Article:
CD8+ T cells that produce IL-4, but little or no IFN-γ, can be detected in patients with Th2-associated diseases (1620). T2 cytokine-biased CD8+ T cells (Tc2) can be cloned from the blood of these patients, but not from healthy human donors (1618). Studies conducted in the 1990s found that human cord blood CD8+ T cells produced little IL-4, measured by ELISA, when activated in the presence of IL-4 (21). This raises the question as to how Tc2 cells arise: do human naïve CD8+ T cells readily differentiate into T2 cytokine producing cells if T2 cytokines are present during activation, or does the differentiation of Tc2 cells require continued exposure to T2 cytokines? This study assesses the effect of exposure to a T2 cytokine environment during human CD8+ T-cell activation. Single-cell cloning facilitates measurement of plasticity within a cell population, and cloning in the absence of feeder cells allows the effects of different stimuli to be assessed without interference from signals provided by the feeder cells. Others have developed a feeder cell-free system with around 40% efficiency for cloning single human CD8+ T cells (22). We developed a more efficient system that was used, in combination with bulk culture, to demonstrate that purified human CD8+ naïve T cells (TN) could be T2 polarized by activation in T2 conditions, but at a cost to division and differentiation. In addition, we have shown that T2 conditions prevent reactivation of CD8+ central memory T cells (TCM), and that TCM are more refractory than TN to polarization.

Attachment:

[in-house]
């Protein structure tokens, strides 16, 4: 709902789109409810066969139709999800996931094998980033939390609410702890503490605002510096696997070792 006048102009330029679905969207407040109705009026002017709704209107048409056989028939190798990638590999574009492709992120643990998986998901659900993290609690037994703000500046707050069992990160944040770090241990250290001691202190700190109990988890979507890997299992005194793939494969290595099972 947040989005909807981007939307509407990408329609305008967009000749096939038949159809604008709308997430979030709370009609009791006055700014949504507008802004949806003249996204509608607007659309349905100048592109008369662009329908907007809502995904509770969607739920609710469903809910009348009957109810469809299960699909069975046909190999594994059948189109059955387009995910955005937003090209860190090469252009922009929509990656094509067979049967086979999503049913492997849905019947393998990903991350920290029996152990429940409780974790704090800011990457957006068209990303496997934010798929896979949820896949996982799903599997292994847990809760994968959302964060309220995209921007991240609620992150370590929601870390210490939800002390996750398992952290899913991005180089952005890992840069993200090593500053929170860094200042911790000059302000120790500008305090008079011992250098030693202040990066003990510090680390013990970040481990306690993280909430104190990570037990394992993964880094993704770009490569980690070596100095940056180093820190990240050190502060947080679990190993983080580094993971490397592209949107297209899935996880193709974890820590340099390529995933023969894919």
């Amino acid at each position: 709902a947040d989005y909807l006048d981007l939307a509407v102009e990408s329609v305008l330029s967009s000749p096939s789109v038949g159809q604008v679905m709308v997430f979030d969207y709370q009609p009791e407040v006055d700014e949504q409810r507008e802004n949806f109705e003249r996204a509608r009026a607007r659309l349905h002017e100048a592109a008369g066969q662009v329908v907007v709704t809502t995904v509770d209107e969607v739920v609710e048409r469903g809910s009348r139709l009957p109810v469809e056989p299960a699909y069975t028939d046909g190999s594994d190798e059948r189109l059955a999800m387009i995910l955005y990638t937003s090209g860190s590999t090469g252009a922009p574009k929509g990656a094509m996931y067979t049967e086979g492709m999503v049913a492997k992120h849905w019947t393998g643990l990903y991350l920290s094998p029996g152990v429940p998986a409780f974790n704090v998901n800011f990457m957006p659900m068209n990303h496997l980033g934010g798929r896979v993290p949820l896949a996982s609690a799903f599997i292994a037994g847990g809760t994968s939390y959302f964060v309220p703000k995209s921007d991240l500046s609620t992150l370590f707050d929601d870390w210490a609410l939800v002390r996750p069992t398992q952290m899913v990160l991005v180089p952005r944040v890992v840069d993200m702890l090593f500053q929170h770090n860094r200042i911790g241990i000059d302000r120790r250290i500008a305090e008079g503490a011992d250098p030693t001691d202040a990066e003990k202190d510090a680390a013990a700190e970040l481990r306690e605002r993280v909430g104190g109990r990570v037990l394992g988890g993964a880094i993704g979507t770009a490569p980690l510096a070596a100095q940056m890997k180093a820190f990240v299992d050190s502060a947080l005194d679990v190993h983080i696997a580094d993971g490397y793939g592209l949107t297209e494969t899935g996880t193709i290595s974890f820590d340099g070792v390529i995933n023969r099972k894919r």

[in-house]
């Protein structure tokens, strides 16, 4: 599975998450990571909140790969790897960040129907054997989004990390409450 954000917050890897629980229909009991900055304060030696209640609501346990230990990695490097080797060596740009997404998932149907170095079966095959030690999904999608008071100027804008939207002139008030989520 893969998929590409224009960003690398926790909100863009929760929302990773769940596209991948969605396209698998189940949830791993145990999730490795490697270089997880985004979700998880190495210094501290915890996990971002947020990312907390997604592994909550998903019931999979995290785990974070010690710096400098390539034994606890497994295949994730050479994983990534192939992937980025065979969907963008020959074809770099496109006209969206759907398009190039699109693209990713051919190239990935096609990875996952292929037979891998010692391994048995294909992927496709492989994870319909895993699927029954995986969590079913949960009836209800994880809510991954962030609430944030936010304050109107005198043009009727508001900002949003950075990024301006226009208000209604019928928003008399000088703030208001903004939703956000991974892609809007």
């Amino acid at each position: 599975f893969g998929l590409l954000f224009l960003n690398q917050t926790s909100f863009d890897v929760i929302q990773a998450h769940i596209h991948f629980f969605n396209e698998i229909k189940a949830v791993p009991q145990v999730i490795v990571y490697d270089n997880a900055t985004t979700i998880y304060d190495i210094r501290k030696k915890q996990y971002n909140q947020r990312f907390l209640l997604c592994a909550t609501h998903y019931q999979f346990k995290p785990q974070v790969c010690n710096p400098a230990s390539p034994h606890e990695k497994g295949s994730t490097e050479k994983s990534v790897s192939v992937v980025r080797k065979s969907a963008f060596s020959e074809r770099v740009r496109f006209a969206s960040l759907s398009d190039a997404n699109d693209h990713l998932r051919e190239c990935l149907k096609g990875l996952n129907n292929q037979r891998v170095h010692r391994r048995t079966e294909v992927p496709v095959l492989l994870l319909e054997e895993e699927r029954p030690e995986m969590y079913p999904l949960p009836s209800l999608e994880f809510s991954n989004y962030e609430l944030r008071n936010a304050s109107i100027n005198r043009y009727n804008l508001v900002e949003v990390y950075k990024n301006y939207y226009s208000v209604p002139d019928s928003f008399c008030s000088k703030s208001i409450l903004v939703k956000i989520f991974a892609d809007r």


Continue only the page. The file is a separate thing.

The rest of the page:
Materials and Methods

Participants and Samples

Venous blood samples were collected from healthy volunteers who had provided written informed consent as part of a project approved by the University of Melbourne Health Sciences Human Ethics Sub-Committee (#1443389). PBMCs were isolated from heparinized blood via Lymphoprep (Stemcell Technologies) gradient.

Fluorescence-Activated Cell Sorting and Analysis

PBMCs were stained with Live/Dead Fixable Dead Cell Stain Kit (Invitrogen, Molecular Probes) followed by fluorochrome-conjugated mAbs to: CD3ε (HIT3a), CD8α (RPA-T8), CD4 (RPA-T4), CD28 (CD28.2), CD95 (DX2) from BD; CD45RA (HI100), CD27 (O323), CD197 (G043H7), IFN-γ (4S.B3), IL-4 (8D4-8), TNF-α (Mab11), and isotype controls from Biolegend; CD3ε (UCHT1), CD62L (DREG-56), GATA3 (TWAJ), T-BET (4B10), and isotype control with Foxp3 Staining Buffer Set from eBioscience; Granzyme B (GB12) and mAb isotype control from Invitrogen.